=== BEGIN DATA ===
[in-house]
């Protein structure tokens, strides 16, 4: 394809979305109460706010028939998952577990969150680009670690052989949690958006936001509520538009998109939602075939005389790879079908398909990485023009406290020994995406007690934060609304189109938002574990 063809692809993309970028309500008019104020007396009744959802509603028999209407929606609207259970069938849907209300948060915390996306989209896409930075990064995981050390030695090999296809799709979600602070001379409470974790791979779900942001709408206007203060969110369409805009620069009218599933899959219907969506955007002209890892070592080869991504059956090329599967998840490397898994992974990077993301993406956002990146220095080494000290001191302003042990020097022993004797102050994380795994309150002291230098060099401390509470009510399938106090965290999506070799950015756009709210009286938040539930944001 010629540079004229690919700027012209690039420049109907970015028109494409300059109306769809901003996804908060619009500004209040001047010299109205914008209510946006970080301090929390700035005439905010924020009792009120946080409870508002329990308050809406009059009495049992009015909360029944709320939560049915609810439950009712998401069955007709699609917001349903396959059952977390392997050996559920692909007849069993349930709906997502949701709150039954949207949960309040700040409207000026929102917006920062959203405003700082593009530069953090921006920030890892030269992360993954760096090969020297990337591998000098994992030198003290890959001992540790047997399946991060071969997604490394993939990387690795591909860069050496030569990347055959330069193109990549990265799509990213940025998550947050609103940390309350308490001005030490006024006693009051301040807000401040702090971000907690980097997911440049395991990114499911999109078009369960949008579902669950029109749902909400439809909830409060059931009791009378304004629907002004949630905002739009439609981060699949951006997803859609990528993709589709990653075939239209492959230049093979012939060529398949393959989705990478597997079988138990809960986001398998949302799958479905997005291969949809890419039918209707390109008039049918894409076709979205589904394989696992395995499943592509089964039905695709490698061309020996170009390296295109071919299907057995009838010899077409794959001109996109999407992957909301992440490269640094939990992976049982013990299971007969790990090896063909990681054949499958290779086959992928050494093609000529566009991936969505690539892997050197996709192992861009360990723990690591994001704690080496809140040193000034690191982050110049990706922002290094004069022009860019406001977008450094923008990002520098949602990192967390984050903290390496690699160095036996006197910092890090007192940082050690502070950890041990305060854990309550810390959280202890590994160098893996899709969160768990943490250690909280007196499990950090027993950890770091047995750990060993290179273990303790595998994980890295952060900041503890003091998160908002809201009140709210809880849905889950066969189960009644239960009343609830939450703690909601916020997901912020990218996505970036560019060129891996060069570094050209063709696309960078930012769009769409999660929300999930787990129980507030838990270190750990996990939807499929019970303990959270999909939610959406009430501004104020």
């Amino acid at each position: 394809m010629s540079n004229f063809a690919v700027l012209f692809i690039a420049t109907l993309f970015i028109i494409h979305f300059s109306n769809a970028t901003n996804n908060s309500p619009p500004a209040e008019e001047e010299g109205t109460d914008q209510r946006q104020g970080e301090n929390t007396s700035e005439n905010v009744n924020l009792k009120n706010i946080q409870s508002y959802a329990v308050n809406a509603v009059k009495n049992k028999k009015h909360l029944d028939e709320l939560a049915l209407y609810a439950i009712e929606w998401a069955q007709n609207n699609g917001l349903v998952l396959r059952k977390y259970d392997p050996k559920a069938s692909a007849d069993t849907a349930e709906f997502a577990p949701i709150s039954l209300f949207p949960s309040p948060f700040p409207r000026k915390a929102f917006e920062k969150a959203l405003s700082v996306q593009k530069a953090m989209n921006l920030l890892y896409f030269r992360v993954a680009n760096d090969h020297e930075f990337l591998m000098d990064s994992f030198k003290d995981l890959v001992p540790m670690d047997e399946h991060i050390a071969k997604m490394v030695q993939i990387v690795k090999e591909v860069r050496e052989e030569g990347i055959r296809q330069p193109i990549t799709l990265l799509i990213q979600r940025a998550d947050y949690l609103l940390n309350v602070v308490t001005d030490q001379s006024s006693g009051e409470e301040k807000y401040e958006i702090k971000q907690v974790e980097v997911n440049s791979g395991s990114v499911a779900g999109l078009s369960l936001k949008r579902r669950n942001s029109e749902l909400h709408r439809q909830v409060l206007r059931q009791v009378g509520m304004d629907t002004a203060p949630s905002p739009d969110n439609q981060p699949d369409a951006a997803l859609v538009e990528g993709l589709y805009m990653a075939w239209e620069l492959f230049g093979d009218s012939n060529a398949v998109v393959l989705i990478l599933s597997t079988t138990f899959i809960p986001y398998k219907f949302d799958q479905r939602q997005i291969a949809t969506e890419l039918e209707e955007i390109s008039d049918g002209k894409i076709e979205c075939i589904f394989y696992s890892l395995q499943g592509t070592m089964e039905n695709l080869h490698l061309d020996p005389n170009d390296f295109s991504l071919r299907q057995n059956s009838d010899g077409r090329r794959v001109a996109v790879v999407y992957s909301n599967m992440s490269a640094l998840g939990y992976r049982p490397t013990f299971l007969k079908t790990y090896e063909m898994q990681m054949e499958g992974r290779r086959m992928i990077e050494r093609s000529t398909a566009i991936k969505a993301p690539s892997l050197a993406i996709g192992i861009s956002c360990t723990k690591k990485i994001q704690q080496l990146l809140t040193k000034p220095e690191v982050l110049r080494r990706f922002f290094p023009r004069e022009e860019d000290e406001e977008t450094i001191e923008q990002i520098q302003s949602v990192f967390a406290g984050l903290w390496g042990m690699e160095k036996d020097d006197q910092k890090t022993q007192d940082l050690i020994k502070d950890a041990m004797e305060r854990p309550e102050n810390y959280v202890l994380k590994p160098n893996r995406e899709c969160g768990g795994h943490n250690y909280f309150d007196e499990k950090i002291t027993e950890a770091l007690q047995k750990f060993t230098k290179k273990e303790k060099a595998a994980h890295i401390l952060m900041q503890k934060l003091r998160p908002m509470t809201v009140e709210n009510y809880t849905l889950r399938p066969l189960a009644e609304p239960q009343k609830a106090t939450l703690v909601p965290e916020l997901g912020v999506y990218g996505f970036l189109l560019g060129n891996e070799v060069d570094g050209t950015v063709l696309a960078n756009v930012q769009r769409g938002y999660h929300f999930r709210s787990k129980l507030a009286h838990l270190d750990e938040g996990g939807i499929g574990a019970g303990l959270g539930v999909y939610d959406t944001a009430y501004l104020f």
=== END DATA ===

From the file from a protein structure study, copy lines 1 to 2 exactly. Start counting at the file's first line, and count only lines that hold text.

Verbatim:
[in-house]
């Protein structure tokens, strides 16, 4: 394809979305109460706010028939998952577990969150680009670690052989949690958006936001509520538009998109939602075939005389790879079908398909990485023009406290020994995406007690934060609304189109938002574990 063809692809993309970028309500008019104020007396009744959802509603028999209407929606609207259970069938849907209300948060915390996306989209896409930075990064995981050390030695090999296809799709979600602070001379409470974790791979779900942001709408206007203060969110369409805009620069009218599933899959219907969506955007002209890892070592080869991504059956090329599967998840490397898994992974990077993301993406956002990146220095080494000290001191302003042990020097022993004797102050994380795994309150002291230098060099401390509470009510399938106090965290999506070799950015756009709210009286938040539930944001 010629540079004229690919700027012209690039420049109907970015028109494409300059109306769809901003996804908060619009500004209040001047010299109205914008209510946006970080301090929390700035005439905010924020009792009120946080409870508002329990308050809406009059009495049992009015909360029944709320939560049915609810439950009712998401069955007709699609917001349903396959059952977390392997050996559920692909007849069993349930709906997502949701709150039954949207949960309040700040409207000026929102917006920062959203405003700082593009530069953090921006920030890892030269992360993954760096090969020297990337591998000098994992030198003290890959001992540790047997399946991060071969997604490394993939990387690795591909860069050496030569990347055959330069193109990549990265799509990213940025998550947050609103940390309350308490001005030490006024006693009051301040807000401040702090971000907690980097997911440049395991990114499911999109078009369960949008579902669950029109749902909400439809909830409060059931009791009378304004629907002004949630905002739009439609981060699949951006997803859609990528993709589709990653075939239209492959230049093979012939060529398949393959989705990478597997079988138990809960986001398998949302799958479905997005291969949809890419039918209707390109008039049918894409076709979205589904394989696992395995499943592509089964039905695709490698061309020996170009390296295109071919299907057995009838010899077409794959001109996109999407992957909301992440490269640094939990992976049982013990299971007969790990090896063909990681054949499958290779086959992928050494093609000529566009991936969505690539892997050197996709192992861009360990723990690591994001704690080496809140040193000034690191982050110049990706922002290094004069022009860019406001977008450094923008990002520098949602990192967390984050903290390496690699160095036996006197910092890090007192940082050690502070950890041990305060854990309550810390959280202890590994160098893996899709969160768990943490250690909280007196499990950090027993950890770091047995750990060993290179273990303790595998994980890295952060900041503890003091998160908002809201009140709210809880849905889950066969189960009644239960009343609830939450703690909601916020997901912020990218996505970036560019060129891996060069570094050209063709696309960078930012769009769409999660929300999930787990129980507030838990270190750990996990939807499929019970303990959270999909939610959406009430501004104020």